Vinton Cerf Warns of Information Leading to Black Hole

Cerf

Internet founder, Vinton Cerf, warns that digitized information may be heading into a black hole of knowledge. Mountains of material produced since the internet was created like videos, photos, blogs, etc., will be lost forever as the programs to open them become obsolete and impossible to use with new technologies.

Cerf, one of Google’s bosses, has said in the annual meeting of the American Association for the Advancement of Science, that humanity’’s first stages in the digital world will be lost in the future; that in years to come people who want to look back and study the past, will be confronted with a forgotten century. The reason for this is simple: there will be an infinite amount of data in files that future computers and programs will not be able to run.

The Google vice-president also spoke about the concept of “”digital vellum,”” which if developed, will serve to recover old files regardless of the time when they were created. The internet father said if people come to think about the amount of information they create every day, it becomes clear how much of their history will be lost.

Cerf reminded everybody about the need to ensure that all digital objects that are made today can still be represented in next centuries, in order to preserve today’s people’s digital lives. His warning has emphasized the paradox at the core of today’s digital era: music, mails, photos and thousands of documents get digitized to be preserved forever, yet the hardware and the programs needed to open them quickly become defunct.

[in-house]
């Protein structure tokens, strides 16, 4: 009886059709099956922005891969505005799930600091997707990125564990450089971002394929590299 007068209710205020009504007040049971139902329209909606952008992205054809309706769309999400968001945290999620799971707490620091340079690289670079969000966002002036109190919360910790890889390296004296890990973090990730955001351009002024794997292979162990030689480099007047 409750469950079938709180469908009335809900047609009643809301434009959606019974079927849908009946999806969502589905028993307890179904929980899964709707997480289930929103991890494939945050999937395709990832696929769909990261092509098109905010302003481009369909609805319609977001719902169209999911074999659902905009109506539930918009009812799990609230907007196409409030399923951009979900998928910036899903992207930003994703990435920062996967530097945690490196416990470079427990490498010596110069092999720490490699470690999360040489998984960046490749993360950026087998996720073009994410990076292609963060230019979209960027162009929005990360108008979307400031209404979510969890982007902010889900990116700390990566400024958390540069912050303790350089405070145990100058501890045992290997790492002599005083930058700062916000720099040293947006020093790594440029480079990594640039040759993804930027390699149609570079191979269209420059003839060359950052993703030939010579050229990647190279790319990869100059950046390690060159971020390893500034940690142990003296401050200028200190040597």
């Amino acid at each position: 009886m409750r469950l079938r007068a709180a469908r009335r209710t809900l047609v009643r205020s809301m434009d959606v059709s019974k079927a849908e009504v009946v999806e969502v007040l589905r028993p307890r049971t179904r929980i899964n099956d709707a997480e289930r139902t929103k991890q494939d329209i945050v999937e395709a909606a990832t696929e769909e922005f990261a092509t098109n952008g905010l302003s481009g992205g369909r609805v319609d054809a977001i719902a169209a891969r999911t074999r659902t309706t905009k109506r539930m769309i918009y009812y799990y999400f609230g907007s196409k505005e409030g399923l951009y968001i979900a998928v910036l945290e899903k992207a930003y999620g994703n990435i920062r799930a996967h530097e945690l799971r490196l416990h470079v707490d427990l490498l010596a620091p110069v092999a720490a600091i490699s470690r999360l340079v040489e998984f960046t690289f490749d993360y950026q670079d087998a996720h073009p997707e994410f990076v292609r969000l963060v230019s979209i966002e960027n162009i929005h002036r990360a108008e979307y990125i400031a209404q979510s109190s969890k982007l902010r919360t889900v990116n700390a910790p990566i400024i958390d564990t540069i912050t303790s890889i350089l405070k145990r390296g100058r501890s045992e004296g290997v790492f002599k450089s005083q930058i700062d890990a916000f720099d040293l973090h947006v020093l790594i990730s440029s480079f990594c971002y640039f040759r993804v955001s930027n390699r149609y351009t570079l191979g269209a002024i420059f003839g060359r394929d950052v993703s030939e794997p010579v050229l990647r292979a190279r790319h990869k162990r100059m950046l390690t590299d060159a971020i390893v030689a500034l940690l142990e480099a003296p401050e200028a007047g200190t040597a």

The term black hole was the chosen one by internet founder, to warn the technological and scientific communities about what is going to happen to all the information created in recent years. He highlighted the need of taking more steps than just saving data, in order to keep information for the future generations. He even suggested that it is a good idea to print out photos rather than just keeping them in a digital format.

Cerf compared the situation future historians will encounter if they want to look back and understand the current era, to the work of author Doris Kearns Goodwin in her book Team of Rivals. She had to find real letters with conversations between the people involved in Abraham Lincoln’s historical moment, she had to search for the documents in libraries all over the US. Today those letters would be the information people around the world store in computers and other devices.

Despite Vinton Cerf warning about all information heading into a black hole, measures are being tried to avoid this from happening. A group of computer scientists are immersed in a project called OLIVE (Open Library of Images for Virtualised Execution) in which they take digital snapshots to record content, as well as the technical details of the computers that were able to run such content. These snapshots can then be uploaded to computers that will imitate the original program that could open the files.

By Vanessa Pouso

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Photo by Charles Mok – Flickr License

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